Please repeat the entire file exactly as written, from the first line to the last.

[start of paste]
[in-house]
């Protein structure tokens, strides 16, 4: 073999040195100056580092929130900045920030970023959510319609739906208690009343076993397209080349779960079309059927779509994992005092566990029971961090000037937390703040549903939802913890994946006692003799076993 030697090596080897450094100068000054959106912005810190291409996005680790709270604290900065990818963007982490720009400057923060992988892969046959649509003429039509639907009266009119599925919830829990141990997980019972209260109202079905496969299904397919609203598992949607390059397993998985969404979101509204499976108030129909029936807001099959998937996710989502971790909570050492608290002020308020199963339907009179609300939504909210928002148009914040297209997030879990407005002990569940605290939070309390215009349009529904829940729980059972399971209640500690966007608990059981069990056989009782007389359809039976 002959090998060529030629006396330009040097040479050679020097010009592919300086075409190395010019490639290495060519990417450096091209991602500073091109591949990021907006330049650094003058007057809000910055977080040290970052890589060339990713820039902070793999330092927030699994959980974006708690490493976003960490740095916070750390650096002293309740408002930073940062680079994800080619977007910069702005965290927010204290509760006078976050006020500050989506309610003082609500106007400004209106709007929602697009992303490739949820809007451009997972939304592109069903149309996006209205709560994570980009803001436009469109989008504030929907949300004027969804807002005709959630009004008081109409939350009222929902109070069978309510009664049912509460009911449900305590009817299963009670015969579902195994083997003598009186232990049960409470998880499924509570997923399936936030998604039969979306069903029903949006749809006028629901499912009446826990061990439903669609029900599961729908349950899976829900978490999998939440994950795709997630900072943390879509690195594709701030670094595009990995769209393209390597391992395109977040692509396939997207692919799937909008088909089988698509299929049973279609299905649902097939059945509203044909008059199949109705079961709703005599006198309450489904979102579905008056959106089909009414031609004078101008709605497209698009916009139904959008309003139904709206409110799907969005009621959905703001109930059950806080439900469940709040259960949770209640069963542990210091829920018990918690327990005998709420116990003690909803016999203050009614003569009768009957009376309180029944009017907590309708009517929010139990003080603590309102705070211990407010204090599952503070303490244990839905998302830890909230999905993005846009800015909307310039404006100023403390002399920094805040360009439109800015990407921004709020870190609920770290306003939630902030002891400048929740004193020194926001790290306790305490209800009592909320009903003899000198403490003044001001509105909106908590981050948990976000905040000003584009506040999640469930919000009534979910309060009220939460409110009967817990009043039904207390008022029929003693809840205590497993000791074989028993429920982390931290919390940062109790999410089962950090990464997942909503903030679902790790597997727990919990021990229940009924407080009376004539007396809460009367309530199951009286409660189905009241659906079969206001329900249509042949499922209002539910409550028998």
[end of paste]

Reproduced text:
[in-house]
């Protein structure tokens, strides 16, 4: 073999040195100056580092929130900045920030970023959510319609739906208690009343076993397209080349779960079309059927779509994992005092566990029971961090000037937390703040549903939802913890994946006692003799076993 030697090596080897450094100068000054959106912005810190291409996005680790709270604290900065990818963007982490720009400057923060992988892969046959649509003429039509639907009266009119599925919830829990141990997980019972209260109202079905496969299904397919609203598992949607390059397993998985969404979101509204499976108030129909029936807001099959998937996710989502971790909570050492608290002020308020199963339907009179609300939504909210928002148009914040297209997030879990407005002990569940605290939070309390215009349009529904829940729980059972399971209640500690966007608990059981069990056989009782007389359809039976 002959090998060529030629006396330009040097040479050679020097010009592919300086075409190395010019490639290495060519990417450096091209991602500073091109591949990021907006330049650094003058007057809000910055977080040290970052890589060339990713820039902070793999330092927030699994959980974006708690490493976003960490740095916070750390650096002293309740408002930073940062680079994800080619977007910069702005965290927010204290509760006078976050006020500050989506309610003082609500106007400004209106709007929602697009992303490739949820809007451009997972939304592109069903149309996006209205709560994570980009803001436009469109989008504030929907949300004027969804807002005709959630009004008081109409939350009222929902109070069978309510009664049912509460009911449900305590009817299963009670015969579902195994083997003598009186232990049960409470998880499924509570997923399936936030998604039969979306069903029903949006749809006028629901499912009446826990061990439903669609029900599961729908349950899976829900978490999998939440994950795709997630900072943390879509690195594709701030670094595009990995769209393209390597391992395109977040692509396939997207692919799937909008088909089988698509299929049973279609299905649902097939059945509203044909008059199949109705079961709703005599006198309450489904979102579905008056959106089909009414031609004078101008709605497209698009916009139904959008309003139904709206409110799907969005009621959905703001109930059950806080439900469940709040259960949770209640069963542990210091829920018990918690327990005998709420116990003690909803016999203050009614003569009768009957009376309180029944009017907590309708009517929010139990003080603590309102705070211990407010204090599952503070303490244990839905998302830890909230999905993005846009800015909307310039404006100023403390002399920094805040360009439109800015990407921004709020870190609920770290306003939630902030002891400048929740004193020194926001790290306790305490209800009592909320009903003899000198403490003044001001509105909106908590981050948990976000905040000003584009506040999640469930919000009534979910309060009220939460409110009967817990009043039904207390008022029929003693809840205590497993000791074989028993429920982390931290919390940062109790999410089962950090990464997942909503903030679902790790597997727990919990021990229940009924407080009376004539007396809460009367309530199951009286409660189905009241659906079969206001329900249509042949499922209002539910409550028998």